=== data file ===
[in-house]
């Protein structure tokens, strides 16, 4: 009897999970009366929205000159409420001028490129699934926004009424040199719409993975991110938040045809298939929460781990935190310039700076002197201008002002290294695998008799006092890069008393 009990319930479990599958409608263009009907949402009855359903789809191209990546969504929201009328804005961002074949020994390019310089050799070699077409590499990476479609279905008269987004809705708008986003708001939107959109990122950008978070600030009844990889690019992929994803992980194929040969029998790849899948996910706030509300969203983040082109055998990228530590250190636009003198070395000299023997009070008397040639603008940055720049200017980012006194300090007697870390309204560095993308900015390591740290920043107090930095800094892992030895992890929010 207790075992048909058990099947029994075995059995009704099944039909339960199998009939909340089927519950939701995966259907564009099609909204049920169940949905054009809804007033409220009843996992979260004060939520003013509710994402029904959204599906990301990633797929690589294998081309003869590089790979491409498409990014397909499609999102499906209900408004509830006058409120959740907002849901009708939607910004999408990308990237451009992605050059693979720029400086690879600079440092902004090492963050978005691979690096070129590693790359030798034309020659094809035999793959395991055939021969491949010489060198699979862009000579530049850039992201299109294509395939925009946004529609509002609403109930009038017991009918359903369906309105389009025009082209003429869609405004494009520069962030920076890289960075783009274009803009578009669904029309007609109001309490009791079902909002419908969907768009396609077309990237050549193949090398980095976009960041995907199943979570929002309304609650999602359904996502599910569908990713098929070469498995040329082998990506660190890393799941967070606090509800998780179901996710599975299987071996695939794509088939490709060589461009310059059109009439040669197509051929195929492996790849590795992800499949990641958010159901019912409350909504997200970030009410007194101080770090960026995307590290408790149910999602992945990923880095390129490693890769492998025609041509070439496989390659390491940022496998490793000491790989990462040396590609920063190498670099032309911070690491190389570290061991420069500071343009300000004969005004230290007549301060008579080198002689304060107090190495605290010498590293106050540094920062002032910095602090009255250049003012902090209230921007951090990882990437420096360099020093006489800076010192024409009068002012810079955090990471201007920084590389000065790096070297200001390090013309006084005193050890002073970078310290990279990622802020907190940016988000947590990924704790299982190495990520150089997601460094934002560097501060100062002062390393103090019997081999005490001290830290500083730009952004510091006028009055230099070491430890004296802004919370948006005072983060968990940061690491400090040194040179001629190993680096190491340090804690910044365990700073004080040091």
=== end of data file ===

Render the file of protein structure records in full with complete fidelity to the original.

[in-house]
């Protein structure tokens, strides 16, 4: 009897999970009366929205000159409420001028490129699934926004009424040199719409993975991110938040045809298939929460781990935190310039700076002197201008002002290294695998008799006092890069008393 009990319930479990599958409608263009009907949402009855359903789809191209990546969504929201009328804005961002074949020994390019310089050799070699077409590499990476479609279905008269987004809705708008986003708001939107959109990122950008978070600030009844990889690019992929994803992980194929040969029998790849899948996910706030509300969203983040082109055998990228530590250190636009003198070395000299023997009070008397040639603008940055720049200017980012006194300090007697870390309204560095993308900015390591740290920043107090930095800094892992030895992890929010 207790075992048909058990099947029994075995059995009704099944039909339960199998009939909340089927519950939701995966259907564009099609909204049920169940949905054009809804007033409220009843996992979260004060939520003013509710994402029904959204599906990301990633797929690589294998081309003869590089790979491409498409990014397909499609999102499906209900408004509830006058409120959740907002849901009708939607910004999408990308990237451009992605050059693979720029400086690879600079440092902004090492963050978005691979690096070129590693790359030798034309020659094809035999793959395991055939021969491949010489060198699979862009000579530049850039992201299109294509395939925009946004529609509002609403109930009038017991009918359903369906309105389009025009082209003429869609405004494009520069962030920076890289960075783009274009803009578009669904029309007609109001309490009791079902909002419908969907768009396609077309990237050549193949090398980095976009960041995907199943979570929002309304609650999602359904996502599910569908990713098929070469498995040329082998990506660190890393799941967070606090509800998780179901996710599975299987071996695939794509088939490709060589461009310059059109009439040669197509051929195929492996790849590795992800499949990641958010159901019912409350909504997200970030009410007194101080770090960026995307590290408790149910999602992945990923880095390129490693890769492998025609041509070439496989390659390491940022496998490793000491790989990462040396590609920063190498670099032309911070690491190389570290061991420069500071343009300000004969005004230290007549301060008579080198002689304060107090190495605290010498590293106050540094920062002032910095602090009255250049003012902090209230921007951090990882990437420096360099020093006489800076010192024409009068002012810079955090990471201007920084590389000065790096070297200001390090013309006084005193050890002073970078310290990279990622802020907190940016988000947590990924704790299982190495990520150089997601460094934002560097501060100062002062390393103090019997081999005490001290830290500083730009952004510091006028009055230099070491430890004296802004919370948006005072983060968990940061690491400090040194040179001629190993680096190491340090804690910044365990700073004080040091």